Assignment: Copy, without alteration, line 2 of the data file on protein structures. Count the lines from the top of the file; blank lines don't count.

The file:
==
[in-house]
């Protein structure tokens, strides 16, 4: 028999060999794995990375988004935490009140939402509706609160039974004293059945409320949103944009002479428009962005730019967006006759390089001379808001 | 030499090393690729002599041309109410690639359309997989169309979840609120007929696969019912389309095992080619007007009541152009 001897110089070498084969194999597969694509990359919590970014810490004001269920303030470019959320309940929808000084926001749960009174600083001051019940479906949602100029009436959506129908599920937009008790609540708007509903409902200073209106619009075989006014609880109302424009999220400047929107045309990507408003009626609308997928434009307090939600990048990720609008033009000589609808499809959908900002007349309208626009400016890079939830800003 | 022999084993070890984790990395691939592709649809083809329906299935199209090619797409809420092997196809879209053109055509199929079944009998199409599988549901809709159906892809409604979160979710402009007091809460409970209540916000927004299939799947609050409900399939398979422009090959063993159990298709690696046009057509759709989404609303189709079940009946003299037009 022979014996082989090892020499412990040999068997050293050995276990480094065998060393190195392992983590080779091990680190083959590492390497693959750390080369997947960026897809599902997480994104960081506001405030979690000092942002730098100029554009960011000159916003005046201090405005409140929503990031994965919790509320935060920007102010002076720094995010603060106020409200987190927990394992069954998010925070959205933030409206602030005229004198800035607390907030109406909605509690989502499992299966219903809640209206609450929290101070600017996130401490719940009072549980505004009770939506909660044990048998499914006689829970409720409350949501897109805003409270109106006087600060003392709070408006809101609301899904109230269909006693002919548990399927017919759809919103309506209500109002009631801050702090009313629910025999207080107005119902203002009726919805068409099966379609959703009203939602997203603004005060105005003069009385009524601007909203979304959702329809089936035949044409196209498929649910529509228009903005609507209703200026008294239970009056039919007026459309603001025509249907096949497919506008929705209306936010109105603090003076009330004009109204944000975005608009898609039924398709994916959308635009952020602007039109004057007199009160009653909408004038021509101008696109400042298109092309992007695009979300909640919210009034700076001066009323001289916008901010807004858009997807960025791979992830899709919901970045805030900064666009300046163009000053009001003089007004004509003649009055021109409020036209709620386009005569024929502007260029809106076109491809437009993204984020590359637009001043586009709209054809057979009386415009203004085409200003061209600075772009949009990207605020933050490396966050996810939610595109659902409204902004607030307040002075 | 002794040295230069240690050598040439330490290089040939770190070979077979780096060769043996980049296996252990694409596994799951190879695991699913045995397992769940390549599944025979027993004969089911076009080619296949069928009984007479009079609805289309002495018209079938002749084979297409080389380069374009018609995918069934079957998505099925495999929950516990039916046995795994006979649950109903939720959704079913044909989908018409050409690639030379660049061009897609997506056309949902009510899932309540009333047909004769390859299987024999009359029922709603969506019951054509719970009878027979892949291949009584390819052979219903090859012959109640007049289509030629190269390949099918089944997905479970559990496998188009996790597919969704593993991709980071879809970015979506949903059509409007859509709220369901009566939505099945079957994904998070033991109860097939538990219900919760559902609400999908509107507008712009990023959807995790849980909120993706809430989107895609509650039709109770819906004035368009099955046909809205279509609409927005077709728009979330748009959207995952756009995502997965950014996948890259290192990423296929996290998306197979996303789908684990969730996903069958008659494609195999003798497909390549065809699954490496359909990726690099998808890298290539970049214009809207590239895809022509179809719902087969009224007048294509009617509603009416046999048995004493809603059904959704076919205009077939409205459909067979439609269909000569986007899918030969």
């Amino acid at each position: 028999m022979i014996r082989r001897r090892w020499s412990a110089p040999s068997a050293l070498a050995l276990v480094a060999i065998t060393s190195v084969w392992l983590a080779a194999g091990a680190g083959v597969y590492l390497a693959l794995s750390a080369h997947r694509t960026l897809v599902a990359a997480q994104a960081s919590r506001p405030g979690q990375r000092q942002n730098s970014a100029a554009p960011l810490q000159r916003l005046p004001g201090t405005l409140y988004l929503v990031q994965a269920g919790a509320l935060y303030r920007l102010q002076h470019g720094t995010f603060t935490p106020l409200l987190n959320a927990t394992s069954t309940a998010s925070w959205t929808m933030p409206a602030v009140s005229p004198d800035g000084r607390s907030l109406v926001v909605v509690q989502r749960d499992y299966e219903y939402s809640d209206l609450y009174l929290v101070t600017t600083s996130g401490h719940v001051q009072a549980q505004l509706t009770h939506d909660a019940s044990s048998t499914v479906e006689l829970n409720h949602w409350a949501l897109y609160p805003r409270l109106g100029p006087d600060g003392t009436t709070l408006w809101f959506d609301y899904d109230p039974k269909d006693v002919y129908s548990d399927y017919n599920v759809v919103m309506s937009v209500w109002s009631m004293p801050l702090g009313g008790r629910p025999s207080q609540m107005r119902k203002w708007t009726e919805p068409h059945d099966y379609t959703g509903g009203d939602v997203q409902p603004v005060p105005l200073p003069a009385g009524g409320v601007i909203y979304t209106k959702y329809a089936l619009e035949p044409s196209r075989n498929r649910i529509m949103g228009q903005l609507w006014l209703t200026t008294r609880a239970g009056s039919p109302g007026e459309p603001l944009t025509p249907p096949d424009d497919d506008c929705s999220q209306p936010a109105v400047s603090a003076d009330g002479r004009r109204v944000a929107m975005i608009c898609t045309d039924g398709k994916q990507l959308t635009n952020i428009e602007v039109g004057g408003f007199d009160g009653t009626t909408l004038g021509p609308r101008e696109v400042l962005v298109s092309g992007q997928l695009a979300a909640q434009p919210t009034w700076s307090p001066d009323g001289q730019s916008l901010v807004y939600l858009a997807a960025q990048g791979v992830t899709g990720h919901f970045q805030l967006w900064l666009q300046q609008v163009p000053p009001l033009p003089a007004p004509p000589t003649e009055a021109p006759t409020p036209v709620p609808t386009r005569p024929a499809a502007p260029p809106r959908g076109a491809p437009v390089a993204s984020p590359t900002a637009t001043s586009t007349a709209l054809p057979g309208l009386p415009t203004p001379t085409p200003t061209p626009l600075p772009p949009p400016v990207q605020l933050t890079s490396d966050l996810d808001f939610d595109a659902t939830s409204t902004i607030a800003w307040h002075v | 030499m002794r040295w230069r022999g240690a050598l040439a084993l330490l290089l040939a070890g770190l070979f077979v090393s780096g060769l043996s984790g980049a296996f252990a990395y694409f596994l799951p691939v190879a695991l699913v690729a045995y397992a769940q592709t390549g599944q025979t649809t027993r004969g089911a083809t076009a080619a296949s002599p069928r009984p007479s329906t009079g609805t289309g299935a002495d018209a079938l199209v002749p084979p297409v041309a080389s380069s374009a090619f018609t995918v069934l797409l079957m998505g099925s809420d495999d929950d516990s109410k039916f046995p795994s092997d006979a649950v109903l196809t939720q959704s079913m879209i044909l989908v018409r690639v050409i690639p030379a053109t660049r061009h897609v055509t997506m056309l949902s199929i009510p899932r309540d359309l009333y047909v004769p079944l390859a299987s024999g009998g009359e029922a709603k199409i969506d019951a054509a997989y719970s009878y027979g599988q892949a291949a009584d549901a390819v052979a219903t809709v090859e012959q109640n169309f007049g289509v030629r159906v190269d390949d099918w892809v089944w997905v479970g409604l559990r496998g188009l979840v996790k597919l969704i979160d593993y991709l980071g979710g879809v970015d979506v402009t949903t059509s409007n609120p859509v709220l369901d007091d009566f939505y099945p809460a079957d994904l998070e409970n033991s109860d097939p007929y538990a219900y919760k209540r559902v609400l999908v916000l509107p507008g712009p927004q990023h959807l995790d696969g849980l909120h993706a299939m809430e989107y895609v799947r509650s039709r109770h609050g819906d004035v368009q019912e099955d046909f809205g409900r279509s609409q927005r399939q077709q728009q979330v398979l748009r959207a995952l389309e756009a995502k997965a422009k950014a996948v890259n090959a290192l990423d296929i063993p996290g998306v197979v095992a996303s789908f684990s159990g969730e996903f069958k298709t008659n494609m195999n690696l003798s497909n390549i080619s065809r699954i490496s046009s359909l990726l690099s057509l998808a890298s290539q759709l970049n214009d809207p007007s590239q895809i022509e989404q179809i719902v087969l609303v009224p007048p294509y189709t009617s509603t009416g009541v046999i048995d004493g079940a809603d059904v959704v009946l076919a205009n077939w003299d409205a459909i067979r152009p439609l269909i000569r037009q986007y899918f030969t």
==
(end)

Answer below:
């Protein structure tokens, strides 16, 4: 028999060999794995990375988004935490009140939402509706609160039974004293059945409320949103944009002479428009962005730019967006006759390089001379808001 | 030499090393690729002599041309109410690639359309997989169309979840609120007929696969019912389309095992080619007007009541152009 001897110089070498084969194999597969694509990359919590970014810490004001269920303030470019959320309940929808000084926001749960009174600083001051019940479906949602100029009436959506129908599920937009008790609540708007509903409902200073209106619009075989006014609880109302424009999220400047929107045309990507408003009626609308997928434009307090939600990048990720609008033009000589609808499809959908900002007349309208626009400016890079939830800003 | 022999084993070890984790990395691939592709649809083809329906299935199209090619797409809420092997196809879209053109055509199929079944009998199409599988549901809709159906892809409604979160979710402009007091809460409970209540916000927004299939799947609050409900399939398979422009090959063993159990298709690696046009057509759709989404609303189709079940009946003299037009 022979014996082989090892020499412990040999068997050293050995276990480094065998060393190195392992983590080779091990680190083959590492390497693959750390080369997947960026897809599902997480994104960081506001405030979690000092942002730098100029554009960011000159916003005046201090405005409140929503990031994965919790509320935060920007102010002076720094995010603060106020409200987190927990394992069954998010925070959205933030409206602030005229004198800035607390907030109406909605509690989502499992299966219903809640209206609450929290101070600017996130401490719940009072549980505004009770939506909660044990048998499914006689829970409720409350949501897109805003409270109106006087600060003392709070408006809101609301899904109230269909006693002919548990399927017919759809919103309506209500109002009631801050702090009313629910025999207080107005119902203002009726919805068409099966379609959703009203939602997203603004005060105005003069009385009524601007909203979304959702329809089936035949044409196209498929649910529509228009903005609507209703200026008294239970009056039919007026459309603001025509249907096949497919506008929705209306936010109105603090003076009330004009109204944000975005608009898609039924398709994916959308635009952020602007039109004057007199009160009653909408004038021509101008696109400042298109092309992007695009979300909640919210009034700076001066009323001289916008901010807004858009997807960025791979992830899709919901970045805030900064666009300046163009000053009001003089007004004509003649009055021109409020036209709620386009005569024929502007260029809106076109491809437009993204984020590359637009001043586009709209054809057979009386415009203004085409200003061209600075772009949009990207605020933050490396966050996810939610595109659902409204902004607030307040002075 | 002794040295230069240690050598040439330490290089040939770190070979077979780096060769043996980049296996252990694409596994799951190879695991699913045995397992769940390549599944025979027993004969089911076009080619296949069928009984007479009079609805289309002495018209079938002749084979297409080389380069374009018609995918069934079957998505099925495999929950516990039916046995795994006979649950109903939720959704079913044909989908018409050409690639030379660049061009897609997506056309949902009510899932309540009333047909004769390859299987024999009359029922709603969506019951054509719970009878027979892949291949009584390819052979219903090859012959109640007049289509030629190269390949099918089944997905479970559990496998188009996790597919969704593993991709980071879809970015979506949903059509409007859509709220369901009566939505099945079957994904998070033991109860097939538990219900919760559902609400999908509107507008712009990023959807995790849980909120993706809430989107895609509650039709109770819906004035368009099955046909809205279509609409927005077709728009979330748009959207995952756009995502997965950014996948890259290192990423296929996290998306197979996303789908684990969730996903069958008659494609195999003798497909390549065809699954490496359909990726690099998808890298290539970049214009809207590239895809022509179809719902087969009224007048294509009617509603009416046999048995004493809603059904959704076919205009077939409205459909067979439609269909000569986007899918030969």